Later in life, he wrote his reminiscences of the war. This work presents those memoirs with only minimal editing. It is the compelling personal account of a young Confederate soldier describing his dramatic experience in the Civil War and its impact on his life, family, and community.
What’s on the Bookshelf?
My Reminiscences of the Civil War with the Stonewall Brigade and the Immortal 600
Jaynell Graham, staff writer, Pocahontas Times
December 15, 2011
One hundred and fifty years ago, at the age of 23, Alfred Mallory Edgar left the comfort of the “Old Edgar Homestead” in what is now Ronceverte and volunteered to take up arms as a member of the Greenbrier Rifles, which later became part of the 27th Virginia Infantry, a regiment in the famous Stonewall Brigade of the Confederate Army.”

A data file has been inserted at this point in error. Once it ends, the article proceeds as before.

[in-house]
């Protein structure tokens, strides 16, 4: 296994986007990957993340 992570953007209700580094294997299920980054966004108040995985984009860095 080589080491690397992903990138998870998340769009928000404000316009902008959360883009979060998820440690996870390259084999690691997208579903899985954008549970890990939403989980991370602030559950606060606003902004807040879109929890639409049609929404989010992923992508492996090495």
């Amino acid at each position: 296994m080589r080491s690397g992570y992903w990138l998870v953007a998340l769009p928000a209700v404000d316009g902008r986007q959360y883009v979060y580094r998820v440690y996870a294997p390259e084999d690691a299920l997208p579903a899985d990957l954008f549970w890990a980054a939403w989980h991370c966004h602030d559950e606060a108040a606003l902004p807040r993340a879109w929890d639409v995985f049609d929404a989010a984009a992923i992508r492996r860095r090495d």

It is appropriate that this year, the Sesquicentennial of the Civil War, Edgar’s memoirs were published in a book titled, “My Reminiscences of the Civil War with the Stonewall Brigade and the Immortal 600.” Edgar’s grandson, Allan N. Clower, of Ronceverte, finalized this work, which began with Edgar’s writing, the text of which was safely preserved by Clower’s grandmother, Caroline Crouch Edgar.
“My efforts to complete Great-grandfather Edgar’s reminiscences of The War Between the States are in memory of my grandfather, Allan Penick Edgar; my aunt, Ann Davis Edgar; and my mother, Carolyn Edgar Clower,” Clower writes. “Each of them worked to complete this over many years but was interrupted by the demands of children, school, work, and death.”
Alfred Mallory Edgar was born July 10, 1837, in Greenbrier County, the son of Archer Edgar and Nancy Howe Pearis. At the beginning of the Civil War the family owned ten slaves, five male and five female. Though not a large holding of field and household help, life was comfortable, and it was a far cry from where Edgar found himself as a soldier, and later as a prisoner of war.